More resources detailing the historical persecution of polytheists may be found here and here.

Remember, folks: reading is fundamental.

 

 

 

 

No words. Disgusting Antifa trash are at it aga

So…Antifa garbage is now targeting the military dead. There are apparently plans for burning flags at Gettysburg on July 1 and pissing on Vietnam Veterans Memorial Wall. 

Exactly what is wrong with us when we think it ok to demean, pollute, and desecrate the resting places and memorials to our dead? We are a civilization that deserves to fall. 

As my friend T. said recently, “These people were someone’s brother, someone’s father, and someone’s son. Their children and their mothers cried over those graves. Those children grew up fatherless because they fought for this country. Would you piss on their sorrow and the orphans that grew up without them?”

Don’t dishonor the dead used to be a universal tenet of healthy, functioning people. Obviously, not anymore. 

 

Whistling Dixie While the Country Burns

So having a discussion today with someone who is very much in support of NOLA taking down any monuments of the Confederacy (according to this guy, that’s not ‘destruction’). I’m very much against removing any historical monuments. I don’t think visible erasure of our history is a way of dealing with that history or of healing its wounds and I’m sick of seeing people accommodating this PC agenda. I question what’s next: desecrating the dead by removing their monuments? oh wait, that’s already happened in Confederate cemeteries.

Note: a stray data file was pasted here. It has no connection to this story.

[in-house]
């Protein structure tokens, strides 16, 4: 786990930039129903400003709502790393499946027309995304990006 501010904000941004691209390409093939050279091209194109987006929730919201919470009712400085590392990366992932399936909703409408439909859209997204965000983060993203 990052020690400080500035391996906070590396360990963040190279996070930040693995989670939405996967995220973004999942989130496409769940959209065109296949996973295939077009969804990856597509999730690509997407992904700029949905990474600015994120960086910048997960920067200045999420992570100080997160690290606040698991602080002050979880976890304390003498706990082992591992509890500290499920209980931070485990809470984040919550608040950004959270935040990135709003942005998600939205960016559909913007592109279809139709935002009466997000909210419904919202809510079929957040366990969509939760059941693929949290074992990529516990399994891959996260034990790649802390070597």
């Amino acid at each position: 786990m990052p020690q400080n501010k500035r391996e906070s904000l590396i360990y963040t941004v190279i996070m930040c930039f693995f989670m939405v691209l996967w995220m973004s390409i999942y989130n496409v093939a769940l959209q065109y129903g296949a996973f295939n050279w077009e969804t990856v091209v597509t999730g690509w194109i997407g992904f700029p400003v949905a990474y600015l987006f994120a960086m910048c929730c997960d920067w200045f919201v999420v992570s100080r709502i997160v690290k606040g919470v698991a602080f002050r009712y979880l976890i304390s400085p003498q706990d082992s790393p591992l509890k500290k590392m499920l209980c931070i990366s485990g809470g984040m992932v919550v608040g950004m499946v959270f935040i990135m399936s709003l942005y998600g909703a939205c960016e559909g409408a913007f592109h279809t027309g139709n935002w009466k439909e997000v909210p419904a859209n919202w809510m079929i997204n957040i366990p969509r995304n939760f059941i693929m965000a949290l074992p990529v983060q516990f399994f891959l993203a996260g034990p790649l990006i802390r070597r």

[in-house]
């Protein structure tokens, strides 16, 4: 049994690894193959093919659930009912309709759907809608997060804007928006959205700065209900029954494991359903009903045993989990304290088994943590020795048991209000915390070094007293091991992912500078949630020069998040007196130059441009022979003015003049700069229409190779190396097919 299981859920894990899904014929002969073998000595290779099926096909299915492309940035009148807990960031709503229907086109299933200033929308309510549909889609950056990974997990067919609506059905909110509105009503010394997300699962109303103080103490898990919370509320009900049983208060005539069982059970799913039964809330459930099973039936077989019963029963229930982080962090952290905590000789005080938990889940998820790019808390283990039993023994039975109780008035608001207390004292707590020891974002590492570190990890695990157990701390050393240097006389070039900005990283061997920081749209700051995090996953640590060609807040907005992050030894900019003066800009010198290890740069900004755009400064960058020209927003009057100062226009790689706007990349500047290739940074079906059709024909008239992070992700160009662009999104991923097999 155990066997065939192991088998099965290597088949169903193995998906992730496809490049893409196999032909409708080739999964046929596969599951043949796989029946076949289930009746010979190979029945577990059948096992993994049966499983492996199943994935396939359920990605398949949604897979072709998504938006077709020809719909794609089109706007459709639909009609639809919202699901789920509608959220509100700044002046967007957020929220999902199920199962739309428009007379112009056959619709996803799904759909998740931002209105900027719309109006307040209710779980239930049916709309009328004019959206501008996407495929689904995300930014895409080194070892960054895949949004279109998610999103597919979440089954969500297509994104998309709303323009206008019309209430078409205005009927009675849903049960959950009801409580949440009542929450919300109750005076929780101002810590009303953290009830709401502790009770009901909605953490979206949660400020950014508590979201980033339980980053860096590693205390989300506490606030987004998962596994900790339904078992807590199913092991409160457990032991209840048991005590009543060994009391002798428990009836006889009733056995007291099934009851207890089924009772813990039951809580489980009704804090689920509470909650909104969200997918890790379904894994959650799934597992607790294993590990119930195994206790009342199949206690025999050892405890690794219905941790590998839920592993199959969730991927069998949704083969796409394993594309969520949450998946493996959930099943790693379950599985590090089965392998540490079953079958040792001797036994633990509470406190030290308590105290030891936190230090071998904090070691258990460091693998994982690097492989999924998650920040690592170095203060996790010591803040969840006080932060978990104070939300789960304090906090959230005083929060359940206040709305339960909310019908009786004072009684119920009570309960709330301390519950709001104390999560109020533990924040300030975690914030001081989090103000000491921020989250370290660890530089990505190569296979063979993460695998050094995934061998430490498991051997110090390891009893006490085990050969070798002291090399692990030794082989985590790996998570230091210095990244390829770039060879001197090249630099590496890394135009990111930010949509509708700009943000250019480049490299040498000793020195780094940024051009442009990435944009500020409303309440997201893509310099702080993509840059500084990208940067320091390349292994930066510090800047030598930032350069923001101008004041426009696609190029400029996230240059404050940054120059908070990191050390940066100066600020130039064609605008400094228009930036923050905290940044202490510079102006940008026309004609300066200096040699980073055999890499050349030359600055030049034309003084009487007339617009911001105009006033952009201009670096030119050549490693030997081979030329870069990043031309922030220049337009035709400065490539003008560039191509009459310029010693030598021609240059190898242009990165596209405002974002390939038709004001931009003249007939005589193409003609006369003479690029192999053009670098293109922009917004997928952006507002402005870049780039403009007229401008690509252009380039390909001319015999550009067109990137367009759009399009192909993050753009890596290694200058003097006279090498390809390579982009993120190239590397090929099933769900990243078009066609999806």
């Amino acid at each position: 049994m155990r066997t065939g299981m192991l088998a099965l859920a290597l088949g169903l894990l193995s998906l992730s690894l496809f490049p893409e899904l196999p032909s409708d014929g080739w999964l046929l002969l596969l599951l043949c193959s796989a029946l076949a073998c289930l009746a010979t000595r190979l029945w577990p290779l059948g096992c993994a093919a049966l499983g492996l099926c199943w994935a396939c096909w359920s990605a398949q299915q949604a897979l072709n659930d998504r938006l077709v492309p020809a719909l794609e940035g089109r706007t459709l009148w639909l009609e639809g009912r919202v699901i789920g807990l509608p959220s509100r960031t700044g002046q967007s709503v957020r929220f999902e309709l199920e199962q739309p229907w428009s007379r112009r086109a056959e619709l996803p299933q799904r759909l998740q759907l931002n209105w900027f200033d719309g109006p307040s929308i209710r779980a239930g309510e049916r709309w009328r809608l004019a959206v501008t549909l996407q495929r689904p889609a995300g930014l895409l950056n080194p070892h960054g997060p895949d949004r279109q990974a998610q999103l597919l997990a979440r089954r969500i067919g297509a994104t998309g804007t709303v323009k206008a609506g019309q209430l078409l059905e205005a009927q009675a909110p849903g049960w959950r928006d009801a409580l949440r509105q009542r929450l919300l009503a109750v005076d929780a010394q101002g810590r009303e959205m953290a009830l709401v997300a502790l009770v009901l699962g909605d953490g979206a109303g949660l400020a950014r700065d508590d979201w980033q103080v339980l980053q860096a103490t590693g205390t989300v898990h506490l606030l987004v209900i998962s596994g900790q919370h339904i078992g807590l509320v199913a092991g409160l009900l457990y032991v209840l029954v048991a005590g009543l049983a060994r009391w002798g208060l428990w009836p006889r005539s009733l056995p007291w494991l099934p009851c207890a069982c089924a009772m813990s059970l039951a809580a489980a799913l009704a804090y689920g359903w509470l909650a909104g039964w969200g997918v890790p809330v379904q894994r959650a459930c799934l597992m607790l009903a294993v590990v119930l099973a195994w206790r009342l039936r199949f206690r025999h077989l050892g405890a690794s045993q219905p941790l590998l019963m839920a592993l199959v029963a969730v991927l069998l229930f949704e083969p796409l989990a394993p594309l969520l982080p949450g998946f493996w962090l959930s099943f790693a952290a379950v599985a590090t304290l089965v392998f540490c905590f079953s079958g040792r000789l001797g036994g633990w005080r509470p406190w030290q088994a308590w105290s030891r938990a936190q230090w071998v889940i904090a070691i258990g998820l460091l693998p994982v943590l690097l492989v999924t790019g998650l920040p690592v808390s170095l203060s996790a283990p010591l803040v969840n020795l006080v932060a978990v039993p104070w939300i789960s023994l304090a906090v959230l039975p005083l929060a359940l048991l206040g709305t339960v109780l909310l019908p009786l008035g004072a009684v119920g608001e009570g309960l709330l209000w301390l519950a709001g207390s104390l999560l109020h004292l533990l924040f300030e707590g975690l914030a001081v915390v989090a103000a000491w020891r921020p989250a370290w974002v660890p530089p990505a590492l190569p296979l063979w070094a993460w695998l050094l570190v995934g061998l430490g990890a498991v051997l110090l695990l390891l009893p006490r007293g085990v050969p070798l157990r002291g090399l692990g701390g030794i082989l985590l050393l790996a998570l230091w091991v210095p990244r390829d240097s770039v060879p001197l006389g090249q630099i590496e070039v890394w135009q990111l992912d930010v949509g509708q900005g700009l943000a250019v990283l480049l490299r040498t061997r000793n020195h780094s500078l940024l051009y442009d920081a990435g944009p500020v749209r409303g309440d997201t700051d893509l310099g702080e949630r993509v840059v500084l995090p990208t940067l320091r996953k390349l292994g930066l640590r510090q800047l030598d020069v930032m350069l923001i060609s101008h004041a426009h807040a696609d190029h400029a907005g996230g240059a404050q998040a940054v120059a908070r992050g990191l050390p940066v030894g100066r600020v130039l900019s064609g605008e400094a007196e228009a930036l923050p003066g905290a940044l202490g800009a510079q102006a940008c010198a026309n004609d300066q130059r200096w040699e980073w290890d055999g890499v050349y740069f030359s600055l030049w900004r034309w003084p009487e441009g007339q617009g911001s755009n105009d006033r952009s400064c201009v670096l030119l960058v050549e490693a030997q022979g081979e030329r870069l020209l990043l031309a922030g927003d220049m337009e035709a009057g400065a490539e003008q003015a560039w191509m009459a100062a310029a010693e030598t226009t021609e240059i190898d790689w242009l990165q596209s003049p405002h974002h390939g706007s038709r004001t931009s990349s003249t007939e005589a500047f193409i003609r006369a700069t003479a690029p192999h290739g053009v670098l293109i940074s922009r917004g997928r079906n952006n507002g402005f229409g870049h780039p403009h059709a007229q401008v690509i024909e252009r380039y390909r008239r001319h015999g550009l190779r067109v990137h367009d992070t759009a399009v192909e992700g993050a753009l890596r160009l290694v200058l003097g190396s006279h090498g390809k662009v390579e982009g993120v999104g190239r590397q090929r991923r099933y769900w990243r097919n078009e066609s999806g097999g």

Now I am no fan of the Confederacy. the history of slavery and human trafficking in this country makes my stomach lurch when I sit and think about it. it’s one of the most shameful periods of our history BUT it’s our history and I don’t think anything good ever came of denying one’s own history. We don’t learn by white washing and pretending things never happened, and we don’t learn by desecrating monuments to the dead.

I would be all for setting up monuments commemorating emancipation, the triumph of the Union, free black communities (NOLA had a thriving free black community since at least the eighteenth century) in the same locales but to erase history well, that leaves us with a generation that doesn’t know where it came from and so can be very easily led to where someone else thinks it should go. I’m never against adding more memorials. It’s the taking away that bothers me.

Someone asked me in one of these discussions whether we shouldn’t prioritize the needs of the living over the dead and I said absolutely not. The dead should and will always take precedence with me. A culture and a people’s worth is determined by how they tend their dead and here’s the thing, if you’re tending your dead rightly and well (which includes holding them accountable for the shit that they did), it will transform how you engage with the living. But in no world should the dead, our ancestors, take second place. Being a functioning human means being in right relationship with the ancestors, the Gods, and the land spirits and that impacts every other living interaction. We don’t achieve that by pandering to a group of PC fanatics who have no long term vision and preach only to sentiment and emotion.